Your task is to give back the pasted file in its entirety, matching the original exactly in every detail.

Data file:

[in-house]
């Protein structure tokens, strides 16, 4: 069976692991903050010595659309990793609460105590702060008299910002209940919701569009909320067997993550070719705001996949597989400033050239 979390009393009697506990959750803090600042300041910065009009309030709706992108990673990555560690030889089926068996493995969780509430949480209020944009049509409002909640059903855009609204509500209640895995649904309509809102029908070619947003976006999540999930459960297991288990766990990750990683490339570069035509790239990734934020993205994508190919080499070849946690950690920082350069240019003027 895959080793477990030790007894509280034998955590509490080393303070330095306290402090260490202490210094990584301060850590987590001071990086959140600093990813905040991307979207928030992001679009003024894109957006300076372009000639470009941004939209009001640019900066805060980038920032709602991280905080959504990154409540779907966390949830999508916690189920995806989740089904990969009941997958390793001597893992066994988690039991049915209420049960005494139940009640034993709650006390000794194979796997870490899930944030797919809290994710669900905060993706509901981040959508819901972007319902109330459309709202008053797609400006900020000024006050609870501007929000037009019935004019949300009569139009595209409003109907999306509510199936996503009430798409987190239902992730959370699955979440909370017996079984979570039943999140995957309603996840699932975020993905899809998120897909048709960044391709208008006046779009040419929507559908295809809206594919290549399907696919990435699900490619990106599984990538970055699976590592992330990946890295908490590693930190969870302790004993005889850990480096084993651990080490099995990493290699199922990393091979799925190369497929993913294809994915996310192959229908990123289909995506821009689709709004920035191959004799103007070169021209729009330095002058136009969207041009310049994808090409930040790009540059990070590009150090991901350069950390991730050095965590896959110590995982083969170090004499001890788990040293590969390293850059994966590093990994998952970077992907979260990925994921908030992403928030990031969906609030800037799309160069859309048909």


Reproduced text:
[in-house]
């Protein structure tokens, strides 16, 4: 069976692991903050010595659309990793609460105590702060008299910002209940919701569009909320067997993550070719705001996949597989400033050239 979390009393009697506990959750803090600042300041910065009009309030709706992108990673990555560690030889089926068996493995969780509430949480209020944009049509409002909640059903855009609204509500209640895995649904309509809102029908070619947003976006999540999930459960297991288990766990990750990683490339570069035509790239990734934020993205994508190919080499070849946690950690920082350069240019003027 895959080793477990030790007894509280034998955590509490080393303070330095306290402090260490202490210094990584301060850590987590001071990086959140600093990813905040991307979207928030992001679009003024894109957006300076372009000639470009941004939209009001640019900066805060980038920032709602991280905080959504990154409540779907966390949830999508916690189920995806989740089904990969009941997958390793001597893992066994988690039991049915209420049960005494139940009640034993709650006390000794194979796997870490899930944030797919809290994710669900905060993706509901981040959508819901972007319902109330459309709202008053797609400006900020000024006050609870501007929000037009019935004019949300009569139009595209409003109907999306509510199936996503009430798409987190239902992730959370699955979440909370017996079984979570039943999140995957309603996840699932975020993905899809998120897909048709960044391709208008006046779009040419929507559908295809809206594919290549399907696919990435699900490619990106599984990538970055699976590592992330990946890295908490590693930190969870302790004993005889850990480096084993651990080490099995990493290699199922990393091979799925190369497929993913294809994915996310192959229908990123289909995506821009689709709004920035191959004799103007070169021209729009330095002058136009969207041009310049994808090409930040790009540059990070590009150090991901350069950390991730050095965590896959110590995982083969170090004499001890788990040293590969390293850059994966590093990994998952970077992907979260990925994921908030992403928030990031969906609030800037799309160069859309048909």